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March 25, 2010


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Mike’s sorrows washed away by flooded basement

The way I picture it, the hose under our kitchen sink was like a guy at the beach, sucking in his gut. While we were in the house, the hose was flexing its muscles, trying to impress us with its strength, walking carefully to avoid any unnecessary jiggling. The moment we walked out the door, though, it said, “Ahhhhh,” and just let it all hang out.

We’re not really sure of the precise moment when the hose under our sink decided to dangle its belly over its swim trunks, but we can say with some degree of certainty that it happened after we departed recently for the first leg of a family vacation and before our very exciting return home.

“I’ll be upstairs changing the baby,” I told my wife Kara as she hustled to the kitchen to prepare our son Evan’s bottle. He’d gone three hours without a feeding, which means, on the Incredible Hulk Scale, that he was about a seven: beginning to turn green and angry, though not yet bursting his onesie into tatters. 

As soon as I set him down, Evan started kicking and shrieking on the changing table.  I’ve heard it said about some parents that they could change a diaper on a running baby.  I’m not quite there yet, but I can do a decent job while he jogs in place.

After a moment, I realized that Evan wasn’t the only one shrieking. 

“Babe, if you’re saying something to me, I can’t hear you over the baby hollering,” I called towards the nursery door.

Kara screamed something else indeterminate. 

“Sorry buddy, Mommy’s being crazy right now. I’ll be right back,” I told Evan, stepping away from the table.

“What are you yelling about?” I called from the hallway, finding Kara dashing up the stairs.

“THERE’S A GIANT PUDDLE IN THE KITCHEN!” she yelled.

Some things are never good to have in your house, under any circumstances. Zombies.  Brussels sprouts. Teenagers. Somewhere very high on that list: huge puddles.   

Up until that moment, I’d thought my biggest problem was my holiday love handles, which had become much more ergonomic over the Christmas/New Year’s period almost three months ago, like those big-grip spatulas, but fortunately the universe stepped in to provide a handy distraction from my toffee-and-gumdrop-related troubles.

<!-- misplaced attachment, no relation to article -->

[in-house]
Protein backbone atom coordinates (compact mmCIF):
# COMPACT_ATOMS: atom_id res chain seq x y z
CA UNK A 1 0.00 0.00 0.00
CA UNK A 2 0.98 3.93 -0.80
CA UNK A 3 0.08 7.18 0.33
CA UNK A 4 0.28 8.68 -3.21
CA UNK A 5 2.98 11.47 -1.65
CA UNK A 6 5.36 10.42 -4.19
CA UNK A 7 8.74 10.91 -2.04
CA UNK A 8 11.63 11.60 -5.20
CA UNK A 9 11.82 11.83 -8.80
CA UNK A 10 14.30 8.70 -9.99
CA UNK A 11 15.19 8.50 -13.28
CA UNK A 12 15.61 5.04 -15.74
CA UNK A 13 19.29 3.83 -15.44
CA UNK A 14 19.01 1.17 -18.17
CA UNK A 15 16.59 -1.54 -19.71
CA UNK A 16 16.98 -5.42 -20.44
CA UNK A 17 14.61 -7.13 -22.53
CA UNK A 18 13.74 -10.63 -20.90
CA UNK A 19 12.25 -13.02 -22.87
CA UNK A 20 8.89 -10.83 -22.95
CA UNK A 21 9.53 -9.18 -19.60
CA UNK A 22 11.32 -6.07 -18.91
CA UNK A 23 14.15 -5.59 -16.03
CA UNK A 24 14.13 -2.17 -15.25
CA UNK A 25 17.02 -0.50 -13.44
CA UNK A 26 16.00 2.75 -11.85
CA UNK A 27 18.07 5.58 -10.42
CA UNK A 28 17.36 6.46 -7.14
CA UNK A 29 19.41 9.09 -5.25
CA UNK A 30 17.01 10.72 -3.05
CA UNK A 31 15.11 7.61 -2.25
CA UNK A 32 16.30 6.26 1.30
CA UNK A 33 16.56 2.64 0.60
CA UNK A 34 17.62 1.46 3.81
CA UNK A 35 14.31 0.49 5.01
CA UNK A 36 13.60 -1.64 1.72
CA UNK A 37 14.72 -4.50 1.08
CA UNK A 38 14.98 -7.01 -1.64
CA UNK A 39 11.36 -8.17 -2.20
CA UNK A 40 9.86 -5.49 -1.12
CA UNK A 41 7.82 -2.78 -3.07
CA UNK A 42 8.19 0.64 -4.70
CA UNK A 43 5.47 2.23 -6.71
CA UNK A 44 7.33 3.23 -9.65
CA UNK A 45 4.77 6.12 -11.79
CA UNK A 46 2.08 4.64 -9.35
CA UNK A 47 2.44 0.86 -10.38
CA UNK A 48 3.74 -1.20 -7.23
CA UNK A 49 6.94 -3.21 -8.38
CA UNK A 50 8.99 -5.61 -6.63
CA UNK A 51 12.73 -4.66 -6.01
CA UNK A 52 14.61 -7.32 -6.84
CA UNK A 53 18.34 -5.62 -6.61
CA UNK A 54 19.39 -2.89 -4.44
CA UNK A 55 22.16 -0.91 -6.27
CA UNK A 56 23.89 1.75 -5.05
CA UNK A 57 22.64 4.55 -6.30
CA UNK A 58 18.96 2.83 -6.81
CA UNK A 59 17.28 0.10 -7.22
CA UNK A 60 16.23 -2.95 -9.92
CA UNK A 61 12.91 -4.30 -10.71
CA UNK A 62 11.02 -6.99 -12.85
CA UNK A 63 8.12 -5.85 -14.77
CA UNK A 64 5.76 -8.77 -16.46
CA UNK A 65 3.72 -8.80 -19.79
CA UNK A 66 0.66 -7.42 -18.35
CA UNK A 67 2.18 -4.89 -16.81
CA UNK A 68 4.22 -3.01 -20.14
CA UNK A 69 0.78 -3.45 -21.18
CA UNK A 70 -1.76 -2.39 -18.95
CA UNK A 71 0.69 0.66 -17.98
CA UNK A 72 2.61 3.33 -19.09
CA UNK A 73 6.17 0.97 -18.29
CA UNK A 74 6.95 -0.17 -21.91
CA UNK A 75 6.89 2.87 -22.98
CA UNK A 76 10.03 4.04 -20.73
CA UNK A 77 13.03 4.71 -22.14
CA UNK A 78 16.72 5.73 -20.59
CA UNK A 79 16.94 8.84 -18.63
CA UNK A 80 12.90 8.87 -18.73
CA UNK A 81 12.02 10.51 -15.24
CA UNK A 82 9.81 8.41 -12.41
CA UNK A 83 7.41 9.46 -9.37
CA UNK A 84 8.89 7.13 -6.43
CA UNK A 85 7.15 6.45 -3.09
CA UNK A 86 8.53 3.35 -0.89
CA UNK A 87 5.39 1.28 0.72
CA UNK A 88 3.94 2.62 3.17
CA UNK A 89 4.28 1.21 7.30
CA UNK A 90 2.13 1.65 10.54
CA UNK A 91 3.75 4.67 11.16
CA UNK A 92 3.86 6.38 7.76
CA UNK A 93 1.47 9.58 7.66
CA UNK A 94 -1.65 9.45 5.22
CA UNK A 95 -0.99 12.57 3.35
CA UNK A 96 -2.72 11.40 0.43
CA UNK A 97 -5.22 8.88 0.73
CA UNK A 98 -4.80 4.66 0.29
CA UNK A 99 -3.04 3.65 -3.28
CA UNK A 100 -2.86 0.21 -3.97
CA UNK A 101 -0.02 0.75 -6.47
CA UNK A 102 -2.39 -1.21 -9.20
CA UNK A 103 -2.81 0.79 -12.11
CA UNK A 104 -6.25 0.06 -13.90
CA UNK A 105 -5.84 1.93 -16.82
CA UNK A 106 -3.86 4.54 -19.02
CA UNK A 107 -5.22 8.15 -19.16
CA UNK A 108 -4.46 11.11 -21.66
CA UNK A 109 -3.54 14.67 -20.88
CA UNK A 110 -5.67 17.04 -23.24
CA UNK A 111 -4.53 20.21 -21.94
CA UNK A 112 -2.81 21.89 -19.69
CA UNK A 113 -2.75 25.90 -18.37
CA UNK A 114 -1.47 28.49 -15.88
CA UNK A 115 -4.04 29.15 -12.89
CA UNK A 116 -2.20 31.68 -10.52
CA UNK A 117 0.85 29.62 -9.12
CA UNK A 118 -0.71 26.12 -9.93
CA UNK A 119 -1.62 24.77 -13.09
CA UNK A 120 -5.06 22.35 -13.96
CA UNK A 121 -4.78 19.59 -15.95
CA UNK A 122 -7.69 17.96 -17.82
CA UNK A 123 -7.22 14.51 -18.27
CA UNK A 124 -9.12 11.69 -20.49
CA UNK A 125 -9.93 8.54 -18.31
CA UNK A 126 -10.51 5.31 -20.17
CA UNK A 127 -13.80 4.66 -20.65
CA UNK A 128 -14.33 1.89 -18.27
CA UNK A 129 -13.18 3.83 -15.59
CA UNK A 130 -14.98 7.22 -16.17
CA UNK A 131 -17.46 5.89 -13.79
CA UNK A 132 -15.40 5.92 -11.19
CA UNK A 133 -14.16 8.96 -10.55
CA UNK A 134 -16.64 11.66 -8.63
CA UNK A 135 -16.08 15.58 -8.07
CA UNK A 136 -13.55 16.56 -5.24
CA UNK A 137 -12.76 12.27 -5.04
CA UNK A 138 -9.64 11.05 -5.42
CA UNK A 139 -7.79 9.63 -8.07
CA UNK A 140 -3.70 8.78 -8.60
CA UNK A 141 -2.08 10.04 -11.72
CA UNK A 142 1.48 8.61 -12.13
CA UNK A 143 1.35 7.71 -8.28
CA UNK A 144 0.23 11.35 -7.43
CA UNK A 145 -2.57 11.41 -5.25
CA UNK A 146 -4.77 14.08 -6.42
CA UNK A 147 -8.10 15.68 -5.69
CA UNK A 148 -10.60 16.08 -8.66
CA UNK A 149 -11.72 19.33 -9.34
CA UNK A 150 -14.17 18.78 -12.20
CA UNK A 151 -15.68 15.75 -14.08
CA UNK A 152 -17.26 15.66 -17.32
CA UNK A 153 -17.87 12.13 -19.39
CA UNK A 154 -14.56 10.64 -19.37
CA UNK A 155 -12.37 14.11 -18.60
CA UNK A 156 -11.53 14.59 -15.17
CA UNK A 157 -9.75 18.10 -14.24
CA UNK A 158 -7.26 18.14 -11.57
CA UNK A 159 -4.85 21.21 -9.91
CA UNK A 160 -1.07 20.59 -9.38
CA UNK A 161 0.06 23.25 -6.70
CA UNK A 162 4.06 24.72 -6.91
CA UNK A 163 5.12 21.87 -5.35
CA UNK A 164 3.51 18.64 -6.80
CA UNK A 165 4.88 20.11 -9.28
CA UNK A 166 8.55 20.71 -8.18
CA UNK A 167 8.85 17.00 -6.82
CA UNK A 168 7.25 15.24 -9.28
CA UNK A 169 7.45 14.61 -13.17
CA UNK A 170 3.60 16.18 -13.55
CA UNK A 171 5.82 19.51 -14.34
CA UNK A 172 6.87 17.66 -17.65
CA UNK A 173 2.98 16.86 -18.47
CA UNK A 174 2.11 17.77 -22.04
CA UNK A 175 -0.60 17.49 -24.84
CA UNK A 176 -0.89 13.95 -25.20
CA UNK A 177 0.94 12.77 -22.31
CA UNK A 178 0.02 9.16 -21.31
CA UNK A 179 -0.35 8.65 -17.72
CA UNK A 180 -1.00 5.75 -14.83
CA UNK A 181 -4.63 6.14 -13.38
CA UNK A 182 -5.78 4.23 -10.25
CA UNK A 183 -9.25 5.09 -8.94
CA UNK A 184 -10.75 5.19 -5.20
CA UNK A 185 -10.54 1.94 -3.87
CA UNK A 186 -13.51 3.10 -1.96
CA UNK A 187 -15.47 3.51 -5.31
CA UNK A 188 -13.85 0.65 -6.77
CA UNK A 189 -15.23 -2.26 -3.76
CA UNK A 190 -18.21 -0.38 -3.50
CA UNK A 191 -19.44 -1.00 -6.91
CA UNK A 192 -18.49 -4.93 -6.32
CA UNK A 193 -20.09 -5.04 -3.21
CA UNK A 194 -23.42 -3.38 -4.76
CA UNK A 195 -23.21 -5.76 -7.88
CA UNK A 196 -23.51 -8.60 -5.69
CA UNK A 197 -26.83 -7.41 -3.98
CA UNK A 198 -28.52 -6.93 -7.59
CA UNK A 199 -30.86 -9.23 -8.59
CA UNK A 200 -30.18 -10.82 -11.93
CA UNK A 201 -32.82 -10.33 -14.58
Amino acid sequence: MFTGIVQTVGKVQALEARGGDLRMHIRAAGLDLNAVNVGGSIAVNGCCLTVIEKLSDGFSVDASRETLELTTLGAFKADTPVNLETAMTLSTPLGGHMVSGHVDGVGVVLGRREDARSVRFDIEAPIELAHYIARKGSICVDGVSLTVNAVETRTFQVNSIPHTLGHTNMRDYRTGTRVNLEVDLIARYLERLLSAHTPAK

Kara ran to take the baby as I took the stairs two-at-a-time with an armload of towels.  Under the kitchen sink, a small, steady spray of water shot from the hose that connected the faucet to the cold water supply. A quick twist of the shutoff valve turned the spray into a trickle, then to a drip, then to nothing. 

We threw every towel in the house onto the kitchen floor, sopping up as much as we could, pretending we didn’t see the small tectonic ridges forming in the hardwood.              “Well, I guess it could have been worse,” I said. Kara nodded. And then our eyes both rested on the door to the basement. The basement that we’d just finished less than two months ago. The basement which sits directly beneath the kitchen. Well, actually, it doesn’t really sit there anymore. Swims, more like.

We knew that something wasn’t right before we even flipped the lights on. As we walked into the basement, we could hear the sound of water dripping onto more water, as if we were descending into a medieval dungeon. 

“Oh, dude,” Kara said.

Our recessed lights had been turned into water features, dripping steady streams onto the saturated new carpet, as large swathes of new paint bubbled off of the wall.

We learned about how to start the recovery process from my in-laws, who had recently experienced the unfortunate privilege of living in the first house uphill from a sewer blockage, which sent raw sewage a foot deep spewing into their basement through their downstairs john, marking perhaps the most unpleasant thing to come out of a toilet this side of the movie “Ghoulies.”

That fiasco at the in-laws’ helped my wife Kara and me to keep the proper perspective with our own basement problems. Whatever issues you may be having in life, if you can describe them without using the phrase “raw sewage a foot deep,” then maybe things really aren’t that bad.

In times like these, it’s important to look at the dry side. If you can finish a basement, then you can also start it over. In the meantime, since ping-pong is out of the question, I’m thinking of taking up rice farming. 

 



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